Safeguarding in the Diocese in Europe
The Church of England is called to share the good news of God’s salvation through Jesus Christ. The life of our communities and institutions is integral to how we address this task. The good news speaks of welcome for all, with a particular regard for those who are most vulnerable, into a community where the value and dignity of every human being is affirmed and those in positions of responsibility and authority are truly trustworthy. Being faithful to our call to share the gospel therefore compels us to take with the utmost seriousness the challenge of preventing abuse from happening and responding well where it has.
(From ‘Promoting a Safer Church’, The Church of England’s Safeguarding Policy Statement)
Chaplaincy or parish
Whilst we mostly use the term ‘Chaplaincy’ in the Diocese in Europe, there are congregations in the Diocese who refer to themselves as a ‘Parish’. For those parishes, throughout this Policy please read ‘Chaplaincy’ as ‘Parish’.
Occasional Helpers who work with children, young people and/or vulnerable adults will need to complete a Safeguarding Check to include vetting checks for all countries visited (as a total of all visits above one month in duration) within the last ten years.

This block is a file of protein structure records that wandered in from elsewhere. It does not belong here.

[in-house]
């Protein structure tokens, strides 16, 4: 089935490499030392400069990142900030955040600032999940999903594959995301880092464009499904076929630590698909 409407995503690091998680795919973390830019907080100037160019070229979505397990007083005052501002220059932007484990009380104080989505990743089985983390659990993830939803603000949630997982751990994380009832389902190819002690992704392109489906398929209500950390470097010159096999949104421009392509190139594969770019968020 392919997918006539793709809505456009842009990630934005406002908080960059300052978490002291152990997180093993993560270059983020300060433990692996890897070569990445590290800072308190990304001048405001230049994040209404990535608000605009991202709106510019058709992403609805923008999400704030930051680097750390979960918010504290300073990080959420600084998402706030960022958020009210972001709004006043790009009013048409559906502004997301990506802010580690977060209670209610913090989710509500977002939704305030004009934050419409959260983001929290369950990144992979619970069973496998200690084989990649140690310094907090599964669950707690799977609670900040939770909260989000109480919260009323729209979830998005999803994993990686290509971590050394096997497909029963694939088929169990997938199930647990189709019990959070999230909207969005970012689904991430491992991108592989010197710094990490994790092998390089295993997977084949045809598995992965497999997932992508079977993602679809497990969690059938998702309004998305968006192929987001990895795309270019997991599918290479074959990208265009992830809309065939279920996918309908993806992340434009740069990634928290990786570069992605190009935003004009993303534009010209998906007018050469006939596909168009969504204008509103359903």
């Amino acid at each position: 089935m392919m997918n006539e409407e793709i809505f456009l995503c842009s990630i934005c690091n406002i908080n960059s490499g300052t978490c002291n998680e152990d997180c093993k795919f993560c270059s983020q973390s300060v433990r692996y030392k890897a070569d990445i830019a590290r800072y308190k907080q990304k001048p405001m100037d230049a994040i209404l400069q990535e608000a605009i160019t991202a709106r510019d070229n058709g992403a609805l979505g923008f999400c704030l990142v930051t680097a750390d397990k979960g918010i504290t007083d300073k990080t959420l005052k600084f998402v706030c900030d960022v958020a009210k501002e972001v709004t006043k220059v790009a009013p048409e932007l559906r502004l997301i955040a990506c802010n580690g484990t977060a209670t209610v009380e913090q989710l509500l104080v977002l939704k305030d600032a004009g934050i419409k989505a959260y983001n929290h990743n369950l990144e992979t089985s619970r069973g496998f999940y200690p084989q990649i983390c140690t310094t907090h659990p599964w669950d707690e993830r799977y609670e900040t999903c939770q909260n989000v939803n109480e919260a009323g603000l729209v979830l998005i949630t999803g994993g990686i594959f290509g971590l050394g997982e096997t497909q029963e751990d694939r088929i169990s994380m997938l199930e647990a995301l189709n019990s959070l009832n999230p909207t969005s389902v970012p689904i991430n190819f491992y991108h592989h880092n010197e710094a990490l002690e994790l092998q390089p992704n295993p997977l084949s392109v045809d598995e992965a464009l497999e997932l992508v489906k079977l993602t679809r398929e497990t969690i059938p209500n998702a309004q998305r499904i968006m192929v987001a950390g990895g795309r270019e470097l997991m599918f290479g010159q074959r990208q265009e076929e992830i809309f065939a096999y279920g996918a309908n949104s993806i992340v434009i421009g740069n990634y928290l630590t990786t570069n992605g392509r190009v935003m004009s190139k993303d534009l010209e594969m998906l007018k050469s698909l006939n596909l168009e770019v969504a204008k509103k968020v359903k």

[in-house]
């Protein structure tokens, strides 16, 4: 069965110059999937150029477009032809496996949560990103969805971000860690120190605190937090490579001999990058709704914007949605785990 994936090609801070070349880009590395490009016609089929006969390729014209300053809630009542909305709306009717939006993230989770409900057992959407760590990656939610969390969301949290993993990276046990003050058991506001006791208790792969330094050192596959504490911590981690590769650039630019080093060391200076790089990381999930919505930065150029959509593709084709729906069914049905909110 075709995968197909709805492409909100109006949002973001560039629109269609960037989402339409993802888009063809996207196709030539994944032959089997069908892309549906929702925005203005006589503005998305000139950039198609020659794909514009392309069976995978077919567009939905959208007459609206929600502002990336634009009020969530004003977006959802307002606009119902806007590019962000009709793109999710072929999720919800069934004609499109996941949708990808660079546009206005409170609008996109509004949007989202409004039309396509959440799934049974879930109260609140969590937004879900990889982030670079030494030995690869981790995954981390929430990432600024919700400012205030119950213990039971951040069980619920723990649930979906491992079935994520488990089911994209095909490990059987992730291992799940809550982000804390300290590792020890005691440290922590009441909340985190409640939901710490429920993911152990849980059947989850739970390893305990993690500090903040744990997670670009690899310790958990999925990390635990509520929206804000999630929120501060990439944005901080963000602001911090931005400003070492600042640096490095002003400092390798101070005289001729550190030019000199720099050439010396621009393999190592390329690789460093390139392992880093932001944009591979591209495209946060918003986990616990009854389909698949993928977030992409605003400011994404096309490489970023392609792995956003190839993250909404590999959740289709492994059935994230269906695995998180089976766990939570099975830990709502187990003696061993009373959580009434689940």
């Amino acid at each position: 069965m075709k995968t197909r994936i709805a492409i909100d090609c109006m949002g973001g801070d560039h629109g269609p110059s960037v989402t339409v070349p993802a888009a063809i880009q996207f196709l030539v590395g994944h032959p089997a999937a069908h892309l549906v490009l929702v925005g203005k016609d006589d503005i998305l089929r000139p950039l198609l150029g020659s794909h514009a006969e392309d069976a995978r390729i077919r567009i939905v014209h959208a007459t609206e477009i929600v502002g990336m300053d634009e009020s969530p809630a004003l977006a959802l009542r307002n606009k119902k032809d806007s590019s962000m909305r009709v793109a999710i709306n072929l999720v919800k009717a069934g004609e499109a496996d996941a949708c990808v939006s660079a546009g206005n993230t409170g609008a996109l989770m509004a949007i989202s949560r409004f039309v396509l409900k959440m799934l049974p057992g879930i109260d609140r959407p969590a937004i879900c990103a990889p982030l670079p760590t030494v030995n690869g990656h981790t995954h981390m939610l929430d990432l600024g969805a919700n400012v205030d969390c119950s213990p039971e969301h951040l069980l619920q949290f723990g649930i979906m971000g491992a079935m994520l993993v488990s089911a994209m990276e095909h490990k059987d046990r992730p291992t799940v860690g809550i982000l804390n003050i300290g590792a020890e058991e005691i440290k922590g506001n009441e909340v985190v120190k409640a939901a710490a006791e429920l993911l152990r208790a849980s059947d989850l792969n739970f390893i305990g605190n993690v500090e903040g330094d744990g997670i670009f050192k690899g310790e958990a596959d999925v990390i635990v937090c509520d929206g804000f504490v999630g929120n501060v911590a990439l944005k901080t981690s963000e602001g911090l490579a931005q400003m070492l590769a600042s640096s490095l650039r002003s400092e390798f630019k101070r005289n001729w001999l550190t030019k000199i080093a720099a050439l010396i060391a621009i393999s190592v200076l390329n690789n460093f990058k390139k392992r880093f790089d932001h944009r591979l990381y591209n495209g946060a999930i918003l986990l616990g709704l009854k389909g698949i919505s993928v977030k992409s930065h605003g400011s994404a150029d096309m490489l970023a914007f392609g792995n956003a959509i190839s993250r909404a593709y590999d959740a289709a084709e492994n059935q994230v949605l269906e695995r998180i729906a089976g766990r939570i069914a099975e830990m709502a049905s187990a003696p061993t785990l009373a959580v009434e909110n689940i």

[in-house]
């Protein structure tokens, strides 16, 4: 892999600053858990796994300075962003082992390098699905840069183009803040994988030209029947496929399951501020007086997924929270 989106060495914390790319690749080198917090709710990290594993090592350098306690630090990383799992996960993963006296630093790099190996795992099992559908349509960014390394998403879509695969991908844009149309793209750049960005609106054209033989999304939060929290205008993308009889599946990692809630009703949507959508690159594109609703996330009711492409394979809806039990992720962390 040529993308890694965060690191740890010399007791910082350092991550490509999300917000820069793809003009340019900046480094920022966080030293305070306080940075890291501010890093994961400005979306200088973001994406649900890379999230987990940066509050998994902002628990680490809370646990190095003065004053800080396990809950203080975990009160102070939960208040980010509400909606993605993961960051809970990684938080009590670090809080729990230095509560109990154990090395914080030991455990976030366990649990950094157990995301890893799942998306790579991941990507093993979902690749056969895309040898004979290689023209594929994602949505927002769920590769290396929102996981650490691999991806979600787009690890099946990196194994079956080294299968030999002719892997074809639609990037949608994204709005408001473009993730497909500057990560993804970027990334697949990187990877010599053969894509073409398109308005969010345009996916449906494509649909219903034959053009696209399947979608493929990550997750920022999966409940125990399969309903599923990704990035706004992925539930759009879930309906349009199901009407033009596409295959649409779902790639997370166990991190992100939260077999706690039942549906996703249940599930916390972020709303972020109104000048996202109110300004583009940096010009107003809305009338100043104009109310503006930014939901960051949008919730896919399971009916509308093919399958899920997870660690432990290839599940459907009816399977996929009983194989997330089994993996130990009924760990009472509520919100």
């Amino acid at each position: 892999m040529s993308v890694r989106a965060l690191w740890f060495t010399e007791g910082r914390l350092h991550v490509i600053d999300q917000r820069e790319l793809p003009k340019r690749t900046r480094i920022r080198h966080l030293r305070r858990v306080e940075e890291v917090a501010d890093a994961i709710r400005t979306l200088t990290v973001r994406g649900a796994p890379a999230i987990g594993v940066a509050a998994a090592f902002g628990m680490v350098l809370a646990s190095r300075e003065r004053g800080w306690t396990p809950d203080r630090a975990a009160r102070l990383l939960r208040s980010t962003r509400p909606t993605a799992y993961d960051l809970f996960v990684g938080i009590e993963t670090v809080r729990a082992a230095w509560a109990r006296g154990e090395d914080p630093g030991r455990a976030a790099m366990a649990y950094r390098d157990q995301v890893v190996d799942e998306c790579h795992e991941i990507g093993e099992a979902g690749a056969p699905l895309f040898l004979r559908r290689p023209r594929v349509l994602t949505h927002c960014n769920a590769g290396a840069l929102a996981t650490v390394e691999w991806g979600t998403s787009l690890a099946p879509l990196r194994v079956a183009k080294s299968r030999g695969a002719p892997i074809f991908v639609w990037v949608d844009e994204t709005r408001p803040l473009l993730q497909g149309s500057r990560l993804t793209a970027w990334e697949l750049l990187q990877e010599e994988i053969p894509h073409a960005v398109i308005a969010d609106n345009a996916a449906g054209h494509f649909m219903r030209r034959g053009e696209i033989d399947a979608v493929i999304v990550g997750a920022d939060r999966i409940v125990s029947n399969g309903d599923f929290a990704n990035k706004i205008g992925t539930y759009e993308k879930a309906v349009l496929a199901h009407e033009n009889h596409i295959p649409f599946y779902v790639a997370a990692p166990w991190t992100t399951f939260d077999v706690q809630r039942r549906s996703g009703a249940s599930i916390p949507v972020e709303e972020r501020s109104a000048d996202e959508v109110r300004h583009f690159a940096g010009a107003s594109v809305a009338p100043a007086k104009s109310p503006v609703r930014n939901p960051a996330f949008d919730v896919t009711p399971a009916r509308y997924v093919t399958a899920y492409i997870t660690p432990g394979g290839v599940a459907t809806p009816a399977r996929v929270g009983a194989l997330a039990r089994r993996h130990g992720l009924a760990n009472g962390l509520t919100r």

‘Occasional’ refers to a role that is undertaken for less than three days in a thirty-day period and does not include any overnight (between 2am and 6am) activities with the opportunity for face-to-face contact.
‘Helpers’ are defined as those who assist in activities (e.g. Sunday School), but they do not have direct responsibility for children, young people and/or vulnerable adults, and who are under the supervision of an activity leader.
The term “vulnerable adult” refers to a person aged 18 or over whose ability to protect himself or herself from violence, abuse, neglect or exploitation is significantly impaired through physical or mental disability, illness, old age, emotional fragility, distress, or otherwise; and for that purpose, the reference to being impaired is to being temporarily or indefinitely impaired.
Please note that some adults may not consider themselves vulnerable but may be vulnerable to being abused by individuals in positions of leadership and responsibility. As adults are not inherently vulnerable and in need of protection it is important to recognise that the factors described below do not, of themselves, mean that a person is vulnerable. It is a combination of these factors and the circumstances that a person finds him/herself in that can make an individual vulnerable to abuse or neglect.
Some factors that increase vulnerability include:
- A mental illness, chronic or acute.
- A sensory or physical disability or impairment.
- A learning disability.
- A physical illness.
- An addiction to alcohol or drugs.
- Failing faculties of old age.
- Those who are homeless.
- Refugee families or individuals (including those seeking asylum).
- Victims/survivors of domestic abuse – direct violence and/or significant emotional coercion.
- Those who have suffered historic abuse in childhood.
- A permanent or temporary reduction in physical, mental or emotional capacity brought about by life events; for example, bereavement, abuse or trauma.
These factors may not exist in isolation; for example, a drinking problem may mask underlying dementia or a frail housebound elderly person may also have symptoms of depression.